And, as with all plans, as with all work in the NHS, as with life, the minutes ticked away as other agenda items ate in to ‘our’ time with Kieran doing his best to cover what needed to be covered, all the while glancing nervously at me and Jenny!
With 15 minutes till the end, we got our go. And we made our case and listened to what came back. It was beyond our wildest dreams.
Many of the practitioners stayed behind to discuss how patients and staff could collaborate. They wanted more – they wanted to hear about experiences, they wanted to talk about patient and staff assumptions, they wanted to explore difficult issues, they wanted patients as part of the team, they wanted to find a way forward. They were hungry for time and space to reflect together (and ‘together’ meant with patients!).
And so, next MDT we will have an hour’s ‘protected time’ for an agenda that will include a focus on a hot topic, how we use data and how we can ensure patients are part of regular MDTs, and this could pave the way for a different model of reflective governance across the Partnership (maybe?)… Our work is done.
Meanwhile, next week
• We will have ready a People Bank of about 200 MSK patients across the patch who have volunteered to take part in ad-hoc involvement activities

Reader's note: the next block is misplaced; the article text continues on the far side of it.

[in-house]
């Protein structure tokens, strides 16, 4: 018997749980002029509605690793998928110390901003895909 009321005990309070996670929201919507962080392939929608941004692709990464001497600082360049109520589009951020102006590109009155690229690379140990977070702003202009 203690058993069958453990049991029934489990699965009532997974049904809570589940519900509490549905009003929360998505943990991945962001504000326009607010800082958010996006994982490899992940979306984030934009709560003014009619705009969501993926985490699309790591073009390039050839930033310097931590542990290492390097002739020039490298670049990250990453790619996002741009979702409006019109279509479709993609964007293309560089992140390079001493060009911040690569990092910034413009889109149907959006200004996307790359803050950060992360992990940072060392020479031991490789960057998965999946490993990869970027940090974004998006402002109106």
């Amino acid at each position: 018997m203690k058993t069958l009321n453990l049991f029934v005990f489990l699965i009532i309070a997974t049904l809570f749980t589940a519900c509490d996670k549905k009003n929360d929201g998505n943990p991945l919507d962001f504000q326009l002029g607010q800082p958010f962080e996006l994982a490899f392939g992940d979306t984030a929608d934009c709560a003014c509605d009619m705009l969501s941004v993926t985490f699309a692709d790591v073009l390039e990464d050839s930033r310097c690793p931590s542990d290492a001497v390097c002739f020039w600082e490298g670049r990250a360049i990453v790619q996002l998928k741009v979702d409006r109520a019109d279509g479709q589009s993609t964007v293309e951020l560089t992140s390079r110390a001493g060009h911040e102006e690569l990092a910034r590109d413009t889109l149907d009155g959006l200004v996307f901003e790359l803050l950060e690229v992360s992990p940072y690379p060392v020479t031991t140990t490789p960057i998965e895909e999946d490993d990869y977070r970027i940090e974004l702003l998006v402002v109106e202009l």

• We will launch a new improvement project on how patients can better prepare for consultations after referral – it will have patients on the core working group as well as ongoing engagement work to design the information aspect of things (i.e. The forms that patients fill in about what matters to them that practitioners will have with them when they come to an appointment)
• Patient partners will lead an hour and a half workshop at our staff event on access, inclusion and diversity
• Anna and I will present plans for a more systematic way of using patient experience data
• Me and another patient partner will meet with the rheumatology team to think through better ways to gather information on what matters to patients who come through the rheumatology service
In addition, the next Patient Forum in June will focus corporately on how we use patient experience data and also be a place where we can reflect on work so far
This stuff is not shiny
A few weeks ago, I was ill. Suddenly, the jigsaw pieces of the Patient Director work are coming together. Weird. Wonderful.
Thank you to all our colleagues and patient partners for helping make this happen.
And, as I was driving home, I thought of brave Ally and the shiny improvement brigadistas. Those who seem to me to assume that infographics and conferences will change the day.
This stuff is not shiny. This stuff is hard. This stuff takes a fuck of a lot of blood, sweat and crying in toilets. It has taken three years for this stuff to begin to take off – months of building relationships, doing the ground work, making the case for a form of engagement predicated on two things:
1. People with experiences of living with long term conditions or life-changing illness, injury or disability bring wisdom and insight from the caves of suffering
2. Those same people can help practitioners and organisations in their work and to improve experiences and quality
The only thing that’s shiny (and temporary while I write this) is the sun. May you have a shiny weekend. And undertake not-so-shiny improvement.
(c) 2018 David Gilbert (all views expressed here are my own)